[TUHS] shared memory on Unix

Marc Rochkind rochkind at basepath.com
Thu Feb 2 05:24:36 AEST 2017

@Joerg: "Interesting.... does this mean that you did not do the rework that
defined the new ASCII based history file format?"

I'm sure it does, as I have no idea what that is/was. I stopped working on
SCCS around 1975 or 1976, about when the IEEE paper was presented.


On Wed, Feb 1, 2017 at 12:11 PM, Steve Johnson <scj at yaccman.com> wrote:

> I can't speak for the dates, but Ken did a hack to the OS to interface
> with his Chess machine.  Recall that all the I/O on the PDP-11 was memory
> mapped, so as I recall he simply mapped a piece of kernel memory into user
> space.  Was never privvy to the details.
> I do remember a conversation with Dennis about semaphores, though.  He
> mentioned that no less than five groups inside of Bell Labs had hacked
> semaphores into the kernel.  Each group did it differently.  He thought
> they were all a bad idea -- his argument was, "what do you do if a process
> sets a semaphore and then dies?  It's pretty clear that either releasing
> the semaphore or leaving it set would be catastrophic in some cases."
> (Of course there were other similar problems, such as a process closing
> its files and dying, and then the kernel discovering that the disc was
> full.   Luckily, these days, the disc rarely gets full...)
> Also, a comment from my own experience with AT&T marketing.  When I was
> responsible for the System V languages in Summit, I was told that a
> marketing group was staffed and that there was a person in charge of
> marketing the language products (at the time, C, Cfront (becoming C++),
> Fortran, Pascal, and Ada).  I set up a monthly meeting with this person.
> The meetings went on for over a year, but *I never met with the same
> person twice!*   It seemed that the only thing the marketing group knew
> how to do was reorganize the marketing group...
> At the time, a lot of people buying VAXes were running VMS because its
> FORTRAN was far better than UNIX F77 -- in particular, it had an
> optimizer.  I started a project to build an optimizer for FORTRAN, and
> staffed it with several very good people.  Every six weeks there would be
> an attempt to kill the project.  Each time I'd repeat the argument for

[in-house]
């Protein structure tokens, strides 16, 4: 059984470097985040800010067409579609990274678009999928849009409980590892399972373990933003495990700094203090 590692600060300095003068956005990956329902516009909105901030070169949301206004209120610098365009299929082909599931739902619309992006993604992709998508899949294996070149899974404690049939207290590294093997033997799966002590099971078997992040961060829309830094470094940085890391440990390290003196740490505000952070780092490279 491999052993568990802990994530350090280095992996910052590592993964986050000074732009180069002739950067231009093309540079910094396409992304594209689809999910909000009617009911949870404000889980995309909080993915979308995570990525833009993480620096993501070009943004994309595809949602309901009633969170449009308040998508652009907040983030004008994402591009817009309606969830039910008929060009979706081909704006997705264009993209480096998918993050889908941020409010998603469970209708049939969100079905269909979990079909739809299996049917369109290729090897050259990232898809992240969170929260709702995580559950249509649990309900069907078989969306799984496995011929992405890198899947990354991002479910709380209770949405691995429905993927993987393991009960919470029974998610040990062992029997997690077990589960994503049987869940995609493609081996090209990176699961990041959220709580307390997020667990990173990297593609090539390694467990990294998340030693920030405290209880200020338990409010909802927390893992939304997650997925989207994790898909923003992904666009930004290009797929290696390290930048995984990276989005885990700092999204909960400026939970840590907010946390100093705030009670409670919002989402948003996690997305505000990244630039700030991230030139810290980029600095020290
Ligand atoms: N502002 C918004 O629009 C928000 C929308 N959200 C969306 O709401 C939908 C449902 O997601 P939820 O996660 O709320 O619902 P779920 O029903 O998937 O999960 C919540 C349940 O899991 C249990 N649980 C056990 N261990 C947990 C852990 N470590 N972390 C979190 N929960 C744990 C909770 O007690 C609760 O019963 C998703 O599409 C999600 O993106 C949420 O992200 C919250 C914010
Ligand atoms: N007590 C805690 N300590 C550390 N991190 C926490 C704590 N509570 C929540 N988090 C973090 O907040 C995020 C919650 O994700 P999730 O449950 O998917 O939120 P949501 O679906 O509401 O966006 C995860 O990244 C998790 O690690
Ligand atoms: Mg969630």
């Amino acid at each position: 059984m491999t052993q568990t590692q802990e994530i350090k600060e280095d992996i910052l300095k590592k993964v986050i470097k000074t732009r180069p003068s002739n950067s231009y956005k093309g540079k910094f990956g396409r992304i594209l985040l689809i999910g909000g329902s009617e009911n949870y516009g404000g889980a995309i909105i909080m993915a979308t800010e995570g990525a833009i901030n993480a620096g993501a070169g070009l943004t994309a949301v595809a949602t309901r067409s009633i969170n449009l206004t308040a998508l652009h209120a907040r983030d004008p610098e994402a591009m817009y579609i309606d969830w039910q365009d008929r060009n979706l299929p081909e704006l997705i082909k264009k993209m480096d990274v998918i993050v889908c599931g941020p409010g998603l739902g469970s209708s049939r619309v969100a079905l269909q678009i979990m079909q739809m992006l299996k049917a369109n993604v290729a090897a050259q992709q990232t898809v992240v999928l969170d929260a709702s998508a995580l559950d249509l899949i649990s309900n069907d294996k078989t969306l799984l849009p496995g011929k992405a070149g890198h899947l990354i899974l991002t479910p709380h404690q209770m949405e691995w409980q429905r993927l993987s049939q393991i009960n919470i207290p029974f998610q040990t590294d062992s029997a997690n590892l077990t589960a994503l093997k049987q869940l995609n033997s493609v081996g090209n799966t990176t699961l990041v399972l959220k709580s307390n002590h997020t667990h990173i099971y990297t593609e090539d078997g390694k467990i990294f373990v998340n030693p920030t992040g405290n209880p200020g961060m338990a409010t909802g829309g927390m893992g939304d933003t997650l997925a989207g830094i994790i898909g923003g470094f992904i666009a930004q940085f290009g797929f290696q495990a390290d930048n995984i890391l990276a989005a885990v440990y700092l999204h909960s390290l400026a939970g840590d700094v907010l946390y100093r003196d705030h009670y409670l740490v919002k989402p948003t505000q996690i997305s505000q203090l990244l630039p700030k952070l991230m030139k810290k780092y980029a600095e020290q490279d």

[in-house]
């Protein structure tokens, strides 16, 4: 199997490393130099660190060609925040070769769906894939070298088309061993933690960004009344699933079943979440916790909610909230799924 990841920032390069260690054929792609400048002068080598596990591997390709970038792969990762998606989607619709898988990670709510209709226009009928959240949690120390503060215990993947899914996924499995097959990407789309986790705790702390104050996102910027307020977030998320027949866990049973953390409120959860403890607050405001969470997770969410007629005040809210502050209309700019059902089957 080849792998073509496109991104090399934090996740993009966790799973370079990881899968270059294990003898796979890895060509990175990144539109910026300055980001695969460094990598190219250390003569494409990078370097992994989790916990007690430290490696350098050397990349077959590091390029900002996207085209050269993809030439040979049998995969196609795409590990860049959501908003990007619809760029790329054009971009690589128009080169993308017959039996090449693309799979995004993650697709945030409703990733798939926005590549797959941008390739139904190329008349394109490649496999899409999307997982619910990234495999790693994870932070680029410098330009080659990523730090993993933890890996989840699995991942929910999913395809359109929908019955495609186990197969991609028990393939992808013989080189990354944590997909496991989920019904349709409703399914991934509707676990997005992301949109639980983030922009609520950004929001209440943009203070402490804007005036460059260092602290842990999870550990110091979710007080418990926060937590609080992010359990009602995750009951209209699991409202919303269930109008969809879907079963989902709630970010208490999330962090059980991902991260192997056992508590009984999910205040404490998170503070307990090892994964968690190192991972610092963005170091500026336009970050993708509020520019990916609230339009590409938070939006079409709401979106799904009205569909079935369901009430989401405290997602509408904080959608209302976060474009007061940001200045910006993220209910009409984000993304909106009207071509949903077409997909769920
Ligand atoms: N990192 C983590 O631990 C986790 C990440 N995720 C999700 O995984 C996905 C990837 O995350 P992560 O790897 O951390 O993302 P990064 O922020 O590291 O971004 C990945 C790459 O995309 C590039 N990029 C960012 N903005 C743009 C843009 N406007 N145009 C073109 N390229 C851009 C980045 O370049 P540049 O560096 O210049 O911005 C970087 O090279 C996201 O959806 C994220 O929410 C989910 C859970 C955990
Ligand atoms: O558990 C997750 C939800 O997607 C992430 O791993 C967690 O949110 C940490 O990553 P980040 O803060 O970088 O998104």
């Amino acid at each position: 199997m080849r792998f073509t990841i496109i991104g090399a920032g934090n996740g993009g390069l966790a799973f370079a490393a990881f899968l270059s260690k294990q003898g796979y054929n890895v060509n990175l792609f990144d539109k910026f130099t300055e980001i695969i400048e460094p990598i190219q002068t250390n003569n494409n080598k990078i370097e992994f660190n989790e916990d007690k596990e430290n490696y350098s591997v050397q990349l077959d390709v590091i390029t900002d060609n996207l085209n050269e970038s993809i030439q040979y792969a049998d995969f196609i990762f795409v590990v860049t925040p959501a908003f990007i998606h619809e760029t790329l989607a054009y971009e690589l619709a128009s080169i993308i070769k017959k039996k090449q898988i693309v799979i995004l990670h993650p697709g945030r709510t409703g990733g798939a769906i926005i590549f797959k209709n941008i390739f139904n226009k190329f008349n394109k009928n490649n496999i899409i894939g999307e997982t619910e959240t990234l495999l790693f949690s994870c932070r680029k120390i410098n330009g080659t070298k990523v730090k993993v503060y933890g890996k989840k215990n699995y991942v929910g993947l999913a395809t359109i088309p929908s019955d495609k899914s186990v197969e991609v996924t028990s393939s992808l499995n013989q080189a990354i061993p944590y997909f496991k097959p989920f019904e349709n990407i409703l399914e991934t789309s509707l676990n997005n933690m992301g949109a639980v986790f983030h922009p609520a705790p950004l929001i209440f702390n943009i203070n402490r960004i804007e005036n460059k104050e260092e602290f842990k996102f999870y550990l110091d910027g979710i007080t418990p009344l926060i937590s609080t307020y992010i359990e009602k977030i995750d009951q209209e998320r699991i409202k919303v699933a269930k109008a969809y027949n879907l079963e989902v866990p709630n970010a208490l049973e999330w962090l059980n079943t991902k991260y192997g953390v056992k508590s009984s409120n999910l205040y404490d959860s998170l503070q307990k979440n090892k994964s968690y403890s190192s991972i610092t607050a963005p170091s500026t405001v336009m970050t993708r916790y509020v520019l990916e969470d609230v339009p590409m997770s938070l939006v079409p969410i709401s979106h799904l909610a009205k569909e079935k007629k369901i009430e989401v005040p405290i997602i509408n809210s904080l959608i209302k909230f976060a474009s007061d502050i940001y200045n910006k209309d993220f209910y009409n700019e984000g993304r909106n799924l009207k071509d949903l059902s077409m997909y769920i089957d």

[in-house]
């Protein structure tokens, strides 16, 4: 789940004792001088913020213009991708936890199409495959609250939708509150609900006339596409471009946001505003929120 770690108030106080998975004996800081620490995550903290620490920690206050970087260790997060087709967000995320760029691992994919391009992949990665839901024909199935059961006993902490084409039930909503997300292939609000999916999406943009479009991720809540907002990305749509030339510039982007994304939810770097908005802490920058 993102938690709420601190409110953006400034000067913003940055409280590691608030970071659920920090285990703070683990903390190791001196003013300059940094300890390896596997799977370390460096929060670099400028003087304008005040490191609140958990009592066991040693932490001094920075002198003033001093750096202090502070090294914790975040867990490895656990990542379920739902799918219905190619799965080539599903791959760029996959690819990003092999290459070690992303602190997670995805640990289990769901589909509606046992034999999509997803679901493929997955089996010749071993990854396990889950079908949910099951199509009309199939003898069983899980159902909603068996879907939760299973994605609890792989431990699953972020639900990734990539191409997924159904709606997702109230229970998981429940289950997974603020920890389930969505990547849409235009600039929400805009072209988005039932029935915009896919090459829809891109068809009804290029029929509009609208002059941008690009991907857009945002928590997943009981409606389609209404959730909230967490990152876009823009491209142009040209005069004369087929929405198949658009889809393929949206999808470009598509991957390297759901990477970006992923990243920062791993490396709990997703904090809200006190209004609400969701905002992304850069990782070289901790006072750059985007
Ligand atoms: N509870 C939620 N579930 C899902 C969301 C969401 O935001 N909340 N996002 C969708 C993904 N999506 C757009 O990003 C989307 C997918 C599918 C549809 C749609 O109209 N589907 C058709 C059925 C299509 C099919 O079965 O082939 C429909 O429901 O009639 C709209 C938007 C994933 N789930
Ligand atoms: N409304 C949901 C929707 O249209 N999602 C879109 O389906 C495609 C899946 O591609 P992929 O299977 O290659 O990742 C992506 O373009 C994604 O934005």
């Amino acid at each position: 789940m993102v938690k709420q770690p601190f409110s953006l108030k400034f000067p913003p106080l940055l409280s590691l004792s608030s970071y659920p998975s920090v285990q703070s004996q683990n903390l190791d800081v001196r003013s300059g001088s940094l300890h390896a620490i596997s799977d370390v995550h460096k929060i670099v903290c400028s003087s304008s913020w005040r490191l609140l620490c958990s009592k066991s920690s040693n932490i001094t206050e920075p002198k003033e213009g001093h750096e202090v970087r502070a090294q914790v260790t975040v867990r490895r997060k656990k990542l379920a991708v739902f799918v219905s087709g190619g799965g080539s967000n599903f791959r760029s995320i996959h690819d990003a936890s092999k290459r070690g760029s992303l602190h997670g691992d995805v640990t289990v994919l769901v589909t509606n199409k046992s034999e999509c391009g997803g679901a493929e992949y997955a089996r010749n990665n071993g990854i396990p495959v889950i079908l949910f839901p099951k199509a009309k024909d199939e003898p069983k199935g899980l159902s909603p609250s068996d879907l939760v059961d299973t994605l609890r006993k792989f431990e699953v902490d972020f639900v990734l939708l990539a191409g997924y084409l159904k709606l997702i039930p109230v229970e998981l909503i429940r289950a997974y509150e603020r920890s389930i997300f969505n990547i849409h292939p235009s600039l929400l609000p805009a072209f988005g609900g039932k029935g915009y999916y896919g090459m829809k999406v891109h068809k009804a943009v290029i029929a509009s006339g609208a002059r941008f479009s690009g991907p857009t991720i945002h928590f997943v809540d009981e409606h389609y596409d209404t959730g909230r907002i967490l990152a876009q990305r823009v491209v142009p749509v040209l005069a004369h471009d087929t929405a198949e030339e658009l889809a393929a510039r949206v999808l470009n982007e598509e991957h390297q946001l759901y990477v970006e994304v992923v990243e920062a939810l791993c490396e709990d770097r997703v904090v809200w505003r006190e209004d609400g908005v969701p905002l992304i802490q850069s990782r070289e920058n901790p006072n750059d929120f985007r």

> doing it, and it would be saved.  We almost started to put these attempts
> to kill it on the calendar.  At no time did I get any feedback, positive or
> negative, from AT&T marketing.   When I left AT&T in early 1986, the
> optimizer, by now almost complete, was immediately killed again.    I was
> later told by one of my former team members that it was revived several
> months later and finally made it out.  And that the next year it was the
> best-selling add-on to System V.
> Steve
> ----- Original Message -----
> From:
> arnold at skeeve.com
> To:
> <schily at schily.net>, <clemc at ccc.com>
> Cc:
> <tuhs at minnie.tuhs.org>
> Sent:
> Wed, 01 Feb 2017 11:33:05 -0700
> Subject:
> Re: [TUHS] shared memory on Unix
> Clem Cole <clemc at ccc.com> wrote:
> > Note that AT&T Marketing renames PWB 3.0 -- System III thinking that
> > "Programmer's Workbench" would be a bad name to sell against IBM, and
> this
> > it the first non-research system for License outside of the the labs. If
> > you look at the documentation set, et al - it all says PWB 3.0 on the
> cover
> > and throughout Also, the BSD vs AT&T wars basically start around this
> > time....
> >
> > Roll the clock forward and here is an new problem the PWB 4.0 moniker was
> > used internally, but AT&T marketing want to get rid of the PWB term - so
> > the decree comes down the next release is to be called System V.
> Sort of. I did some contract work for Southern Bell circa 1983. They
> were still part of the Bell System then. I worked on a PDP-11 running
> Unix 4.0. At the time, the policy was to release externally one version
> behind what was being run internally, so System III was released to the
> world while the Bell System was using Unix 4.0. I still have the manual;
> I'm pretty sure "PWB" and "Programmer's Workbench" are not on the cover,
> it was just called "UNIX".
> As UNIX 5.0 was approaching, someone decided that to be one release
> behind on the outside was dumb, thus the jump from System III to System V.
> The doc I have describes UNIX as an operating system for the PDP-11,
> the VAX 11/780 *and* the IBM S/370 series of systems and the source
> code directory had the machine dependent bits for the IBM. Too bad
> that stuff never made it out.
> It's too bad that all I have is just the paper, but that's all I
> could get.
> That was a fun job, I learned a lot. Over lunch every day I read a few
> more pages of the manual, basically reading it from cover to cover
> by the time I was done. What a great way to learn the system!
> Arnold
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